Attorney General Eric Schmitt said in a tweet that he intends to file a lawsuit to “stop this insanity”
St. Louis Mayor Tishaura Jones and St. Louis County Executive Sam Page, both Democrats, announced the new mandate Friday, saying it would take effect on Monday.
The joint announcement came as the fast-spreading delta variant is helping fuel an increase in COVID-19 cases in the area and the state. Missouri health department officials have issued six virus “hotspot” warnings, with the latest one forecasting the spread to continue from southwest and central Missouri up toward the St. Louis area.
5 On Your Side has reached out to the mayor’s office and the county executive’s office for comment. As of this writing, neither office has responded.
This is not the first time Schmitt has sued over coronavirus-related restrictions in St. Louis County. In May, he filed a lawsuit against Page, St. Louis County Health Director Dr. Faisal Khan and the St. Louis County Department of Public Health over what he called the “arbitrary, capricious, and unreasonable application of COVID-19 restrictions in St. Louis County.” The suit specifically mentioned restrictions on religious institutions, masking requirements for K-12 grades, government pre-approval for events and outdoor mask requirements.
Schmitt’s legal action essentially became moot after the county on May 14 lifted health orders requiring masks and social distancing in public in keeping with new federal guidelines that had been released earlier that week. The county had lifted occupancy restrictions for businesses May 3.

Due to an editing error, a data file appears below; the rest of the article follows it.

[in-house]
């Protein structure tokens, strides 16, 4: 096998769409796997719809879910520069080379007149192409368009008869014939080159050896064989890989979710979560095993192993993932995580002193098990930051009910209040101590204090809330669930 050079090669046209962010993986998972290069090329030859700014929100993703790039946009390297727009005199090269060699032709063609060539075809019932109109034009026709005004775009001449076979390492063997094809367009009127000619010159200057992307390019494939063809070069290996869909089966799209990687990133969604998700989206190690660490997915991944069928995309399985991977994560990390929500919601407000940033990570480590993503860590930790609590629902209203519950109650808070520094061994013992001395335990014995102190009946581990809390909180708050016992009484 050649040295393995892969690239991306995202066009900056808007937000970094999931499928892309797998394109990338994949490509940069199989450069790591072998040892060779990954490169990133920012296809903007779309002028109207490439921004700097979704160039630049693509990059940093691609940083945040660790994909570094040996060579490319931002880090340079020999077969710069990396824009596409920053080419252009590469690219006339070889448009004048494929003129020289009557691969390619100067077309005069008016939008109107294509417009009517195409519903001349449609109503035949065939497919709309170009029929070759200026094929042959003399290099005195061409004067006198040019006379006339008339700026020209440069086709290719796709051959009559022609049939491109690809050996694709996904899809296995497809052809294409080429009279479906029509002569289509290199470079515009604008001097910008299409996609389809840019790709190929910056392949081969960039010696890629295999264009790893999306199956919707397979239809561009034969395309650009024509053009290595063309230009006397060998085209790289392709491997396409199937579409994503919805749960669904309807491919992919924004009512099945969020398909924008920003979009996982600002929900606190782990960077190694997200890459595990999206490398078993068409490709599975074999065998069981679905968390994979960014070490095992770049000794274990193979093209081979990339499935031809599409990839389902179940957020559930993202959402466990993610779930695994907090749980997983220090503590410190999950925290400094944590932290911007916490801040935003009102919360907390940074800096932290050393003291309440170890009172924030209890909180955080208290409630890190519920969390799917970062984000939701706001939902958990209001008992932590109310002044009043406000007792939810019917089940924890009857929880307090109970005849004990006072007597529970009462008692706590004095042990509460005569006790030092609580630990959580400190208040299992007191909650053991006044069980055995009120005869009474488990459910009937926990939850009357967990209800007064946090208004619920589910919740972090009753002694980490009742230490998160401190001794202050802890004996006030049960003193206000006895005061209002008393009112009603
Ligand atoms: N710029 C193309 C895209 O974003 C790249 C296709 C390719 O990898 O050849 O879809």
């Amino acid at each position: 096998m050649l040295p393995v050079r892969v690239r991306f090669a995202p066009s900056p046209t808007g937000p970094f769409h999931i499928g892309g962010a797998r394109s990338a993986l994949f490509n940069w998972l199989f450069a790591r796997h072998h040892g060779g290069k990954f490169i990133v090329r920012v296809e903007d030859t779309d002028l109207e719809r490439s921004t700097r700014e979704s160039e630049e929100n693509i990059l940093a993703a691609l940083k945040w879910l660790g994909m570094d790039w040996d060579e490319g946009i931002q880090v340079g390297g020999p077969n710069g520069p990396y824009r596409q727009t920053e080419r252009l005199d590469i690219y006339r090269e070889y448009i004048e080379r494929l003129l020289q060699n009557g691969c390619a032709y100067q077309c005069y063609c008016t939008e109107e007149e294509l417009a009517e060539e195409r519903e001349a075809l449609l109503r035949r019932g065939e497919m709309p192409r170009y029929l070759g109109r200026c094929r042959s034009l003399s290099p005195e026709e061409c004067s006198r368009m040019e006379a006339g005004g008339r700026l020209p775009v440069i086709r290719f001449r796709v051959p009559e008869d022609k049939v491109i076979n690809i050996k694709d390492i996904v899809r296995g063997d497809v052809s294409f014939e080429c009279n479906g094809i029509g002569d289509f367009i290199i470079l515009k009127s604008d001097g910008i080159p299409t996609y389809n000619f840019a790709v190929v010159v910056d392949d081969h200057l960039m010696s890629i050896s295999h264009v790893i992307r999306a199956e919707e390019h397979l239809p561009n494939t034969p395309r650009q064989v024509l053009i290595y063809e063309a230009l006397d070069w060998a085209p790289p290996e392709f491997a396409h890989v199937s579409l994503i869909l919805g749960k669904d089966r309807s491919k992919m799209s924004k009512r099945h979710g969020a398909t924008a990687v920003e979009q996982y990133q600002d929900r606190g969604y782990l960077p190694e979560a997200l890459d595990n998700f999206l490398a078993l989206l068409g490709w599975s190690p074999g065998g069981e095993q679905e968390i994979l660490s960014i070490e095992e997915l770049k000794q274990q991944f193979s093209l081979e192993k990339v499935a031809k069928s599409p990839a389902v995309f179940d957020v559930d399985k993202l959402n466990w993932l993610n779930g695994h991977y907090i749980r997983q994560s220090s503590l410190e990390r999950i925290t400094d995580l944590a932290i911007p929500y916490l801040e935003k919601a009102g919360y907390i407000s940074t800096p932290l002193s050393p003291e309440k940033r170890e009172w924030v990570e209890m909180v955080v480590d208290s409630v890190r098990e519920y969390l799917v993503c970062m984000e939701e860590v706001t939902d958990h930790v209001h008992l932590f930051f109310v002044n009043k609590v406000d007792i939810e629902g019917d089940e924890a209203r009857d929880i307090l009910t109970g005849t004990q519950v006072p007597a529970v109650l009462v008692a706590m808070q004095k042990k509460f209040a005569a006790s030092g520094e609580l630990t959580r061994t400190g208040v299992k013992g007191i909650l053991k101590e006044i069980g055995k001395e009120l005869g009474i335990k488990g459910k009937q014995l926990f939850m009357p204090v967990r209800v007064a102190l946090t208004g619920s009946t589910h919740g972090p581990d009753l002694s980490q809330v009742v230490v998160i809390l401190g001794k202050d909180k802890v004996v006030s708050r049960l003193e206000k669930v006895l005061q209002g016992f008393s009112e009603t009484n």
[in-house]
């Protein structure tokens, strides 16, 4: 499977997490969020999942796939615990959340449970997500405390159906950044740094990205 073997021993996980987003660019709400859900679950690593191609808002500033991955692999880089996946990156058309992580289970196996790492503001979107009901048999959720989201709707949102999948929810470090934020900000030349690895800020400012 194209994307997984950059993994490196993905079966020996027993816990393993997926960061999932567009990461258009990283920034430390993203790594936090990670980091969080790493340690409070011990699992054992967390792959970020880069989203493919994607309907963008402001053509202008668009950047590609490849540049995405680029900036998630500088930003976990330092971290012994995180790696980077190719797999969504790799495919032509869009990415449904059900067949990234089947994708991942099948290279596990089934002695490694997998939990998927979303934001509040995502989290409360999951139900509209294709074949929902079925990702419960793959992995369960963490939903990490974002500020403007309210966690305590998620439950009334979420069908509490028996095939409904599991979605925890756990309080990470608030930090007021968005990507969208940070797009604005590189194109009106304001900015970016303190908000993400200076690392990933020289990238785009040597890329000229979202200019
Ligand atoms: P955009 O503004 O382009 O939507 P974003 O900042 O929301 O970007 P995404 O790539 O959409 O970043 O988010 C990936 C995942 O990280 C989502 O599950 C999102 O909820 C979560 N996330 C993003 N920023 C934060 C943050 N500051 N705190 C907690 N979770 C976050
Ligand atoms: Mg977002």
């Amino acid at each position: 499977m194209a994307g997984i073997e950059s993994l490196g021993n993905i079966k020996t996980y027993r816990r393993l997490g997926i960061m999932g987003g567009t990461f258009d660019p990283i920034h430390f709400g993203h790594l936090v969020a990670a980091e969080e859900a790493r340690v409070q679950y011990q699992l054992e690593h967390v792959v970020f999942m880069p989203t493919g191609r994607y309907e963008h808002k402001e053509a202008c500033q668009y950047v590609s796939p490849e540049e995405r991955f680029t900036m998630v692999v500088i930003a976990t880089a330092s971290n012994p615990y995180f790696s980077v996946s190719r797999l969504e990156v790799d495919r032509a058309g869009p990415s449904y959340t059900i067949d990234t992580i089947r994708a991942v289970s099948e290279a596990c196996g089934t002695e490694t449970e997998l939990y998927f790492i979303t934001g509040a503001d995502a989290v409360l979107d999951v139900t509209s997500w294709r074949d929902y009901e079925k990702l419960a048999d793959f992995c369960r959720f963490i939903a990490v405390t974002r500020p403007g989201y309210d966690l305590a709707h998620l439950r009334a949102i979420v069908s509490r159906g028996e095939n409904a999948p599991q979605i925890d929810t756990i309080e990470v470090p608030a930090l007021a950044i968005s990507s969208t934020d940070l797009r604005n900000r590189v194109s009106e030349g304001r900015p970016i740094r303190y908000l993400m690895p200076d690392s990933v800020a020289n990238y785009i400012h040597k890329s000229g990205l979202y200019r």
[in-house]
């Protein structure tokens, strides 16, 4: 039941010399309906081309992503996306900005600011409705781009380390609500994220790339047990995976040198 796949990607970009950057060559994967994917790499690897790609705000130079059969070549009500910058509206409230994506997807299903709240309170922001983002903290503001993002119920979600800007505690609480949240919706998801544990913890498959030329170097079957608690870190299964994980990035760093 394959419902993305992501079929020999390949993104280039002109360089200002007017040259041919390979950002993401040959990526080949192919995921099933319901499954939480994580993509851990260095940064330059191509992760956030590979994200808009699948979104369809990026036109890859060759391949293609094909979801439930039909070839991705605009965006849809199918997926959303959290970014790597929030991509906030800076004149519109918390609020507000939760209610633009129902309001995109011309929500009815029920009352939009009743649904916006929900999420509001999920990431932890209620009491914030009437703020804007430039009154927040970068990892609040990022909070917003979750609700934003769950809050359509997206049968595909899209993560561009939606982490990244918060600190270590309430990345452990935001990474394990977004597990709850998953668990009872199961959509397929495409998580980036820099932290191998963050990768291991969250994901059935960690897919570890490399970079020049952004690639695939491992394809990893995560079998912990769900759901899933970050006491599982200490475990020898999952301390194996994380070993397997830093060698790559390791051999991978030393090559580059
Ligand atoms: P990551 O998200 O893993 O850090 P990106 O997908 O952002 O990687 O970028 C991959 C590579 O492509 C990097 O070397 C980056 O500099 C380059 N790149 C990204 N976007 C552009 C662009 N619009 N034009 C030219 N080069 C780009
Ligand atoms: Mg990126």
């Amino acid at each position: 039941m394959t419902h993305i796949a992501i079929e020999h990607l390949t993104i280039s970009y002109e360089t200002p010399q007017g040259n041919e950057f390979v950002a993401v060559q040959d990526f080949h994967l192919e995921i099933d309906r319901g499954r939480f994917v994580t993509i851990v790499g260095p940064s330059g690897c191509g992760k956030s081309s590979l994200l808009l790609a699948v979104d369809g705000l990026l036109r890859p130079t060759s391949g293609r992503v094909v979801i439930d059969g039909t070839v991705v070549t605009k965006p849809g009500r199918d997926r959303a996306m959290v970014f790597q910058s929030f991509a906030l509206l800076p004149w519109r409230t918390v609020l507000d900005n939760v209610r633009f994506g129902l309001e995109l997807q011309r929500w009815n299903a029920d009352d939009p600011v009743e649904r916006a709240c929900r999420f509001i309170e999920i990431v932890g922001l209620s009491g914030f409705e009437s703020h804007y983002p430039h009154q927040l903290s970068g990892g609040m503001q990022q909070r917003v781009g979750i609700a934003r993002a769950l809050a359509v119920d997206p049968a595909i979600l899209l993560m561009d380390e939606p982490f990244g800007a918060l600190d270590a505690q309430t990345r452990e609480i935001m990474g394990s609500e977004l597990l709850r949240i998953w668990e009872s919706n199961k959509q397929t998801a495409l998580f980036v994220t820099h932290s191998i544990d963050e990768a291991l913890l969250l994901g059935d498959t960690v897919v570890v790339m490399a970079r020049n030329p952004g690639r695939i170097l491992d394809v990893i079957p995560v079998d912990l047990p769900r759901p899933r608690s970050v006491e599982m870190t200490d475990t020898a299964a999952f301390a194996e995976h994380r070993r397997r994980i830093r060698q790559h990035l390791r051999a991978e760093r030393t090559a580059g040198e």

County officials accused Schmitt of using the May lawsuit to “increase his profile statewide.” Schmitt is running to fill the U.S. Senate seat of Roy Blunt, who is retiring after his term.
Health orders in St. Louis County were upheld after multiple legal challenges last year, but state legislators passed a new bill limiting the power of local leaders when it comes to health restrictions.
According to a release, House Bill 271 says “political subdivisions may only issue public health orders that directly or indirectly restrict access to businesses, churches, schools or other places of assembly for 30 calendar days in a 180-day period when the governor has declared a state of emergency.”
The bill says those orders can be extended more than once with a majority vote by the local governing body.